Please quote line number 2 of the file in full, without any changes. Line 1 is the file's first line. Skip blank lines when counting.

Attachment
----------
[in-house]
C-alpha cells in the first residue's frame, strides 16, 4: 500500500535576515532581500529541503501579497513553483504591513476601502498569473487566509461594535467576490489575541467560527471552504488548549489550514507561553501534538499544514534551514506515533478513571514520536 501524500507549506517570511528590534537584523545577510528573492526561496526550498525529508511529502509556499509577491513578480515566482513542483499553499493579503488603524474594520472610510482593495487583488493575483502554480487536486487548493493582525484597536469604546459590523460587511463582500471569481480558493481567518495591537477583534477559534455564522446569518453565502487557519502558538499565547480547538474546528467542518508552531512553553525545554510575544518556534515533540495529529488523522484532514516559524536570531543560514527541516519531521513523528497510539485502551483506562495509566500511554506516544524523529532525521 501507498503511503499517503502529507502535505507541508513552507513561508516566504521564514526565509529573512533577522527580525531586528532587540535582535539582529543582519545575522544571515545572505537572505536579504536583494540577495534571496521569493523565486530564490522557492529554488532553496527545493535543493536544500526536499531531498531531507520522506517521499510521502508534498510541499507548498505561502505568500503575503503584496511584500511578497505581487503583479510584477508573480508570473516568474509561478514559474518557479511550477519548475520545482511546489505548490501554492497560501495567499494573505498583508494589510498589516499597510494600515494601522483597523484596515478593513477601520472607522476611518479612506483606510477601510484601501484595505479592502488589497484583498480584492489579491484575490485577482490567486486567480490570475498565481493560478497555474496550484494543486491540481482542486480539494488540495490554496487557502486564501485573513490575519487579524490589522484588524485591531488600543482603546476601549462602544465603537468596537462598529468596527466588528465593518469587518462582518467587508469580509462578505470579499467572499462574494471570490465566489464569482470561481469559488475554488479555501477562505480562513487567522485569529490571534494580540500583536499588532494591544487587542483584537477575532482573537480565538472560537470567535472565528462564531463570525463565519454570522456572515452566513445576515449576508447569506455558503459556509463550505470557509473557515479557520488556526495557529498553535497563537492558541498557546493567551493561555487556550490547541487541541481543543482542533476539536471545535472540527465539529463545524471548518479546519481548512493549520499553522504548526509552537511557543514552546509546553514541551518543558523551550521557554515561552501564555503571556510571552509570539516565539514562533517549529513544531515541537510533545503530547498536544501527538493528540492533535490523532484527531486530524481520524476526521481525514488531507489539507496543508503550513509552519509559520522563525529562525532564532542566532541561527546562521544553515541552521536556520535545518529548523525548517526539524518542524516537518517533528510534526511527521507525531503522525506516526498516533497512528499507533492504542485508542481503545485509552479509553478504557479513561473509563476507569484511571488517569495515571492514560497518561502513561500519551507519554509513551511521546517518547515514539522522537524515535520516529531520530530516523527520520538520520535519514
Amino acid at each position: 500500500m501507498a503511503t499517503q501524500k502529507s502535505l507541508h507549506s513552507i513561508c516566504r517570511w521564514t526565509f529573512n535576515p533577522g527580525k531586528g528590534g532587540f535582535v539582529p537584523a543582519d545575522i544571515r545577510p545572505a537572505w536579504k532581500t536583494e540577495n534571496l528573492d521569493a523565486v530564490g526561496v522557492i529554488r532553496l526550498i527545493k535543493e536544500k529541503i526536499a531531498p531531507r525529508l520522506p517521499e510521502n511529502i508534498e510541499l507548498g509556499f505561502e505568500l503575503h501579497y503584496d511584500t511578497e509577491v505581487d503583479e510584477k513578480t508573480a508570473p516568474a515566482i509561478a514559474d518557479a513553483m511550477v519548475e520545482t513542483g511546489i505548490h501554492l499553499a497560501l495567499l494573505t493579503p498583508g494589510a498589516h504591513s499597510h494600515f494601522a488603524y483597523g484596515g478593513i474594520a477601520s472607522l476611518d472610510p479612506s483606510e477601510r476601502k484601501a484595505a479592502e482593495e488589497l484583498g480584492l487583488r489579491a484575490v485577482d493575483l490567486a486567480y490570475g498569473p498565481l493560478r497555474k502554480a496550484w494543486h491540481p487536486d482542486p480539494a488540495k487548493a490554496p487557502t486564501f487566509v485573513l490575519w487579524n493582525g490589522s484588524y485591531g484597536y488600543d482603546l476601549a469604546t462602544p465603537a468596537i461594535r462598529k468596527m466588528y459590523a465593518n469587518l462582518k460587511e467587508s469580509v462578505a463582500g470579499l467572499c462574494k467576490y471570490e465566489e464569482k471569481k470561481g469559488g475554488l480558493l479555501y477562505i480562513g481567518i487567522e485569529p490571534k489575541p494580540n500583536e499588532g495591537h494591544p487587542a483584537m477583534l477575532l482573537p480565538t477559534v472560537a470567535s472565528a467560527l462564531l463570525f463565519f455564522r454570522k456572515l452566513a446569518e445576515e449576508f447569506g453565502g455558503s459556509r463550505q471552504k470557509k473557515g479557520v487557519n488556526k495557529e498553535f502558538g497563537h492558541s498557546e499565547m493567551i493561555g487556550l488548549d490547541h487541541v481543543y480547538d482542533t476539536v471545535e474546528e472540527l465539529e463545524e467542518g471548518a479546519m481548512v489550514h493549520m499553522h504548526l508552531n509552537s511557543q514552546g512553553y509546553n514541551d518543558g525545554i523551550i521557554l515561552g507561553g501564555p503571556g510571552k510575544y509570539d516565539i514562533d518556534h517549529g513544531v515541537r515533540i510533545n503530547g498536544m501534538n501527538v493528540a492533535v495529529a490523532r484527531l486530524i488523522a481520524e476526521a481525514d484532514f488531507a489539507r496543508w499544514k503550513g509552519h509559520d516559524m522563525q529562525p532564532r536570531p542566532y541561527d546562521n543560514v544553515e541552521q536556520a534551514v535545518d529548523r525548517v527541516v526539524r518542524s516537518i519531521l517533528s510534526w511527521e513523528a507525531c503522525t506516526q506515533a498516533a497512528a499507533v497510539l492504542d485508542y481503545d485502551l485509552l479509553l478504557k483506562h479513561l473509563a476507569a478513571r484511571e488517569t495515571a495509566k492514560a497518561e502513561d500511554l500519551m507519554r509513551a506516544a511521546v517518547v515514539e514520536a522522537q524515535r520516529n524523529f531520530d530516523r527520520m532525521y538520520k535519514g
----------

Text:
C-alpha cells in the first residue's frame, strides 16, 4: 500500500535576515532581500529541503501579497513553483504591513476601502498569473487566509461594535467576490489575541467560527471552504488548549489550514507561553501534538499544514534551514506515533478513571514520536 501524500507549506517570511528590534537584523545577510528573492526561496526550498525529508511529502509556499509577491513578480515566482513542483499553499493579503488603524474594520472610510482593495487583488493575483502554480487536486487548493493582525484597536469604546459590523460587511463582500471569481480558493481567518495591537477583534477559534455564522446569518453565502487557519502558538499565547480547538474546528467542518508552531512553553525545554510575544518556534515533540495529529488523522484532514516559524536570531543560514527541516519531521513523528497510539485502551483506562495509566500511554506516544524523529532525521 501507498503511503499517503502529507502535505507541508513552507513561508516566504521564514526565509529573512533577522527580525531586528532587540535582535539582529543582519545575522544571515545572505537572505536579504536583494540577495534571496521569493523565486530564490522557492529554488532553496527545493535543493536544500526536499531531498531531507520522506517521499510521502508534498510541499507548498505561502505568500503575503503584496511584500511578497505581487503583479510584477508573480508570473516568474509561478514559474518557479511550477519548475520545482511546489505548490501554492497560501495567499494573505498583508494589510498589516499597510494600515494601522483597523484596515478593513477601520472607522476611518479612506483606510477601510484601501484595505479592502488589497484583498480584492489579491484575490485577482490567486486567480490570475498565481493560478497555474496550484494543486491540481482542486480539494488540495490554496487557502486564501485573513490575519487579524490589522484588524485591531488600543482603546476601549462602544465603537468596537462598529468596527466588528465593518469587518462582518467587508469580509462578505470579499467572499462574494471570490465566489464569482470561481469559488475554488479555501477562505480562513487567522485569529490571534494580540500583536499588532494591544487587542483584537477575532482573537480565538472560537470567535472565528462564531463570525463565519454570522456572515452566513445576515449576508447569506455558503459556509463550505470557509473557515479557520488556526495557529498553535497563537492558541498557546493567551493561555487556550490547541487541541481543543482542533476539536471545535472540527465539529463545524471548518479546519481548512493549520499553522504548526509552537511557543514552546509546553514541551518543558523551550521557554515561552501564555503571556510571552509570539516565539514562533517549529513544531515541537510533545503530547498536544501527538493528540492533535490523532484527531486530524481520524476526521481525514488531507489539507496543508503550513509552519509559520522563525529562525532564532542566532541561527546562521544553515541552521536556520535545518529548523525548517526539524518542524516537518517533528510534526511527521507525531503522525506516526498516533497512528499507533492504542485508542481503545485509552479509553478504557479513561473509563476507569484511571488517569495515571492514560497518561502513561500519551507519554509513551511521546517518547515514539522522537524515535520516529531520530530516523527520520538520520535519514